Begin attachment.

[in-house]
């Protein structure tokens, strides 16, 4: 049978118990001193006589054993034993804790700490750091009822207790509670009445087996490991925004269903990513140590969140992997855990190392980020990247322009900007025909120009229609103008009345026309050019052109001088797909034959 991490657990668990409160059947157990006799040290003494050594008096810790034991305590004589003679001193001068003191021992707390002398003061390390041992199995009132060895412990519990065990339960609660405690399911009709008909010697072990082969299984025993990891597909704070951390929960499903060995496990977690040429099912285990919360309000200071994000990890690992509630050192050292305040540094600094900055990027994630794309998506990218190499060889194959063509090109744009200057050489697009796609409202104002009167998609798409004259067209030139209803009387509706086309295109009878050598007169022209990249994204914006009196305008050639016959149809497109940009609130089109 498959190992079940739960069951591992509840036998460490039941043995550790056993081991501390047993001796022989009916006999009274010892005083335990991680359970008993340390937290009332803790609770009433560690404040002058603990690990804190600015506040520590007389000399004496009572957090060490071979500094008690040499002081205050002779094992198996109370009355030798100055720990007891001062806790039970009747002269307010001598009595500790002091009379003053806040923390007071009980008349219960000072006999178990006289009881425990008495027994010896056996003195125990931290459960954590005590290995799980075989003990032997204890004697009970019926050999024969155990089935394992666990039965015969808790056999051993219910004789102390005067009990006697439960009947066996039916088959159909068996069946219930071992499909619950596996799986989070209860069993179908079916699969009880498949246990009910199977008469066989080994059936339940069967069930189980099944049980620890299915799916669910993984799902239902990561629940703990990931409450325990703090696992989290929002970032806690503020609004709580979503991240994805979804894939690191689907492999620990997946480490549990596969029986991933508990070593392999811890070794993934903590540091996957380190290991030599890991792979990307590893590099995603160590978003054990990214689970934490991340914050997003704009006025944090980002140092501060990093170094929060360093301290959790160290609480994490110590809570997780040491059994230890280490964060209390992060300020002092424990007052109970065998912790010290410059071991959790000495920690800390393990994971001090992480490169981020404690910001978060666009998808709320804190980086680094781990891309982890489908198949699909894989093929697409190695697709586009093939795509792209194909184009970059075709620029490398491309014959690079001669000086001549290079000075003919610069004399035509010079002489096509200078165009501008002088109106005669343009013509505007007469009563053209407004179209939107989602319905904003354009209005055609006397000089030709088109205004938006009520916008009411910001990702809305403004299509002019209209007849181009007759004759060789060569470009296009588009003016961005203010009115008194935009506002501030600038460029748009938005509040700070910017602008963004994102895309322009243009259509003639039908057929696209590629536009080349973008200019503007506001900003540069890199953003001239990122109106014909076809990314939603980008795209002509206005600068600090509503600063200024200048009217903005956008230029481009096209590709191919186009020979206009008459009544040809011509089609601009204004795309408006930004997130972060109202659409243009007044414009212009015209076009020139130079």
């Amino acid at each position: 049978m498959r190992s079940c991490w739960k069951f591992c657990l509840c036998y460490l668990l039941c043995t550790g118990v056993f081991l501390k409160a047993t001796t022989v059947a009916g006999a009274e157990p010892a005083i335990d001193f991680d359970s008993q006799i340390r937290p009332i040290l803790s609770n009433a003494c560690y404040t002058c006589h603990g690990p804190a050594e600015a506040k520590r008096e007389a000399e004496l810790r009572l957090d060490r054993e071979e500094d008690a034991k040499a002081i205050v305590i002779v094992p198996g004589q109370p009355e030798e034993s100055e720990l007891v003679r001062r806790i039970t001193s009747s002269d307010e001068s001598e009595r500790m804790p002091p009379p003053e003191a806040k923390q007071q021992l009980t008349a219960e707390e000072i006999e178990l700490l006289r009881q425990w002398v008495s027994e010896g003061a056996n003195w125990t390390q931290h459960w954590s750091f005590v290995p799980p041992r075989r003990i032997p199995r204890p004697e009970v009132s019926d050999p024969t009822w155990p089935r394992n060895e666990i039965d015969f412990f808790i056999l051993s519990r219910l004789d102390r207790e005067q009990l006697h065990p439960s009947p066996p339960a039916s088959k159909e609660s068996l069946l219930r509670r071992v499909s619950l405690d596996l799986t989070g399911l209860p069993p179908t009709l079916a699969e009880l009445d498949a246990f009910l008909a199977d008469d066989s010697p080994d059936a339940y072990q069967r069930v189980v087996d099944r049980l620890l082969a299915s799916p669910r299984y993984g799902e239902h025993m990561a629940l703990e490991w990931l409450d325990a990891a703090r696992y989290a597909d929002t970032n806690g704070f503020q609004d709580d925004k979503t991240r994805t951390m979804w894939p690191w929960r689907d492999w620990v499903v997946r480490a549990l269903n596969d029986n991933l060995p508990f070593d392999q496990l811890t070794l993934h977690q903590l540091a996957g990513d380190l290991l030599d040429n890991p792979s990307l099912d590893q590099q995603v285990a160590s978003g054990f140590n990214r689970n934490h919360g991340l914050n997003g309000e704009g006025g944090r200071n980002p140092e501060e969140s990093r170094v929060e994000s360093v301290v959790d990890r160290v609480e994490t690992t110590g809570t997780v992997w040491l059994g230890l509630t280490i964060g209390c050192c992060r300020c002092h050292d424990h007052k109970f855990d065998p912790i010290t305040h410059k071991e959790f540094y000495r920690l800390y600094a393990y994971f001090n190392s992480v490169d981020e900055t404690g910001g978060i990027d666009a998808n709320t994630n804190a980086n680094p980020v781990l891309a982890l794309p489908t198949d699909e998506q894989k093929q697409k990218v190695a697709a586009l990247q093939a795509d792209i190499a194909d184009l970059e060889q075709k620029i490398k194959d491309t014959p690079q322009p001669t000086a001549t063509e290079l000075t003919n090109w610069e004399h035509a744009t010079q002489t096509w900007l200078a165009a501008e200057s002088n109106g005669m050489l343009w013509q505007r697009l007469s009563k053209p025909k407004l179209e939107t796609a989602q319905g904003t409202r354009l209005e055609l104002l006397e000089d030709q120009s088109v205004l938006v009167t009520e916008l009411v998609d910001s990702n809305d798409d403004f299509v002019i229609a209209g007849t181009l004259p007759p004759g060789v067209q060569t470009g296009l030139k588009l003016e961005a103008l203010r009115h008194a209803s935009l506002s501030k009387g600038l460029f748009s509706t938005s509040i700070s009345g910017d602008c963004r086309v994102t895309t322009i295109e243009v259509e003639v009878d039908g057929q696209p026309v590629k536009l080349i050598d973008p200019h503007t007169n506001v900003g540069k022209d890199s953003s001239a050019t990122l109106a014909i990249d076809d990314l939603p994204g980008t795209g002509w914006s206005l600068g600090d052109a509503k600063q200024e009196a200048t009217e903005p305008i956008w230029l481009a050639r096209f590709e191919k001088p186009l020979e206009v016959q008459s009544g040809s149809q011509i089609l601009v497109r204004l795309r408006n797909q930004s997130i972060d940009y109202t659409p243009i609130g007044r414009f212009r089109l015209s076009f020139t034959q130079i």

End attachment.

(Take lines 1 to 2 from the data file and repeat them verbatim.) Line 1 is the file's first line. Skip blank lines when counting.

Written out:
[in-house]
């Protein structure tokens, strides 16, 4: 049978118990001193006589054993034993804790700490750091009822207790509670009445087996490991925004269903990513140590969140992997855990190392980020990247322009900007025909120009229609103008009345026309050019052109001088797909034959 991490657990668990409160059947157990006799040290003494050594008096810790034991305590004589003679001193001068003191021992707390002398003061390390041992199995009132060895412990519990065990339960609660405690399911009709008909010697072990082969299984025993990891597909704070951390929960499903060995496990977690040429099912285990919360309000200071994000990890690992509630050192050292305040540094600094900055990027994630794309998506990218190499060889194959063509090109744009200057050489697009796609409202104002009167998609798409004259067209030139209803009387509706086309295109009878050598007169022209990249994204914006009196305008050639016959149809497109940009609130089109 498959190992079940739960069951591992509840036998460490039941043995550790056993081991501390047993001796022989009916006999009274010892005083335990991680359970008993340390937290009332803790609770009433560690404040002058603990690990804190600015506040520590007389000399004496009572957090060490071979500094008690040499002081205050002779094992198996109370009355030798100055720990007891001062806790039970009747002269307010001598009595500790002091009379003053806040923390007071009980008349219960000072006999178990006289009881425990008495027994010896056996003195125990931290459960954590005590290995799980075989003990032997204890004697009970019926050999024969155990089935394992666990039965015969808790056999051993219910004789102390005067009990006697439960009947066996039916088959159909068996069946219930071992499909619950596996799986989070209860069993179908079916699969009880498949246990009910199977008469066989080994059936339940069967069930189980099944049980620890299915799916669910993984799902239902990561629940703990990931409450325990703090696992989290929002970032806690503020609004709580979503991240994805979804894939690191689907492999620990997946480490549990596969029986991933508990070593392999811890070794993934903590540091996957380190290991030599890991792979990307590893590099995603160590978003054990990214689970934490991340914050997003704009006025944090980002140092501060990093170094929060360093301290959790160290609480994490110590809570997780040491059994230890280490964060209390992060300020002092424990007052109970065998912790010290410059071991959790000495920690800390393990994971001090992480490169981020404690910001978060666009998808709320804190980086680094781990891309982890489908198949699909894989093929697409190695697709586009093939795509792209194909184009970059075709620029490398491309014959690079001669000086001549290079000075003919610069004399035509010079002489096509200078165009501008002088109106005669343009013509505007007469009563053209407004179209939107989602319905904003354009209005055609006397000089030709088109205004938006009520916008009411910001990702809305403004299509002019209209007849181009007759004759060789060569470009296009588009003016961005203010009115008194935009506002501030600038460029748009938005509040700070910017602008963004994102895309322009243009259509003639039908057929696209590629536009080349973008200019503007506001900003540069890199953003001239990122109106014909076809990314939603980008795209002509206005600068600090509503600063200024200048009217903005956008230029481009096209590709191919186009020979206009008459009544040809011509089609601009204004795309408006930004997130972060109202659409243009007044414009212009015209076009020139130079």